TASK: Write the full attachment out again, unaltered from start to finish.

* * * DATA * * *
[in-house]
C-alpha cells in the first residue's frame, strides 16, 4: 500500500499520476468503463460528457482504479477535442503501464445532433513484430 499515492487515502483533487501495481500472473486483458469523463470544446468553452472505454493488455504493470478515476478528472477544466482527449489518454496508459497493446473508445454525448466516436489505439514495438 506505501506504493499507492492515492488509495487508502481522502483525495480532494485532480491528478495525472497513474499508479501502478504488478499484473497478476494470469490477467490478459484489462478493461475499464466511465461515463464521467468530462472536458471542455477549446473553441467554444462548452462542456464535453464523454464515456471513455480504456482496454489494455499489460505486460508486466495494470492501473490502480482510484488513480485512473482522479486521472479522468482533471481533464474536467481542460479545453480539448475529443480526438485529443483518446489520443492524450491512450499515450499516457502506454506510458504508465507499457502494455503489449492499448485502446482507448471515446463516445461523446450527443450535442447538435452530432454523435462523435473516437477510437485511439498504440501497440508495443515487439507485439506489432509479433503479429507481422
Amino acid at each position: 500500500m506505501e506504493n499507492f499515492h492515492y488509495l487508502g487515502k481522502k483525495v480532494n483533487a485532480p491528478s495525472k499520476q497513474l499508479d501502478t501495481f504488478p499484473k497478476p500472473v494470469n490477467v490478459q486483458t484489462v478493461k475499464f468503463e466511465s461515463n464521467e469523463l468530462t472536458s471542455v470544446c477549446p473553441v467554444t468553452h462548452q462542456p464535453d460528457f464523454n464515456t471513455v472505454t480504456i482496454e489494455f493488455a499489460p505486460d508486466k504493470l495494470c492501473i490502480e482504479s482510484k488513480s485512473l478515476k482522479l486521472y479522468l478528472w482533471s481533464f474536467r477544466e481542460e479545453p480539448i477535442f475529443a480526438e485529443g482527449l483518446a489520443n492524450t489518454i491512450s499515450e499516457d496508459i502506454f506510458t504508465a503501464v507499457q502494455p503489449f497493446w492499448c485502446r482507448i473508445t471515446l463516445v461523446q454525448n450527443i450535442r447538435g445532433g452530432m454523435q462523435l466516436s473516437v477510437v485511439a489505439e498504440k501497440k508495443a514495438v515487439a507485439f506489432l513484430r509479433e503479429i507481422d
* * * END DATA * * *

[in-house]
C-alpha cells in the first residue's frame, strides 16, 4: 500500500499520476468503463460528457482504479477535442503501464445532433513484430 499515492487515502483533487501495481500472473486483458469523463470544446468553452472505454493488455504493470478515476478528472477544466482527449489518454496508459497493446473508445454525448466516436489505439514495438 506505501506504493499507492492515492488509495487508502481522502483525495480532494485532480491528478495525472497513474499508479501502478504488478499484473497478476494470469490477467490478459484489462478493461475499464466511465461515463464521467468530462472536458471542455477549446473553441467554444462548452462542456464535453464523454464515456471513455480504456482496454489494455499489460505486460508486466495494470492501473490502480482510484488513480485512473482522479486521472479522468482533471481533464474536467481542460479545453480539448475529443480526438485529443483518446489520443492524450491512450499515450499516457502506454506510458504508465507499457502494455503489449492499448485502446482507448471515446463516445461523446450527443450535442447538435452530432454523435462523435473516437477510437485511439498504440501497440508495443515487439507485439506489432509479433503479429507481422
Amino acid at each position: 500500500m506505501e506504493n499507492f499515492h492515492y488509495l487508502g487515502k481522502k483525495v480532494n483533487a485532480p491528478s495525472k499520476q497513474l499508479d501502478t501495481f504488478p499484473k497478476p500472473v494470469n490477467v490478459q486483458t484489462v478493461k475499464f468503463e466511465s461515463n464521467e469523463l468530462t472536458s471542455v470544446c477549446p473553441v467554444t468553452h462548452q462542456p464535453d460528457f464523454n464515456t471513455v472505454t480504456i482496454e489494455f493488455a499489460p505486460d508486466k504493470l495494470c492501473i490502480e482504479s482510484k488513480s485512473l478515476k482522479l486521472y479522468l478528472w482533471s481533464f474536467r477544466e481542460e479545453p480539448i477535442f475529443a480526438e485529443g482527449l483518446a489520443n492524450t489518454i491512450s499515450e499516457d496508459i502506454f506510458t504508465a503501464v507499457q502494455p503489449f497493446w492499448c485502446r482507448i473508445t471515446l463516445v461523446q454525448n450527443i450535442r447538435g445532433g452530432m454523435q462523435l466516436s473516437v477510437v485511439a489505439e498504440k501497440k508495443a514495438v515487439a507485439f506489432l513484430r509479433e503479429i507481422d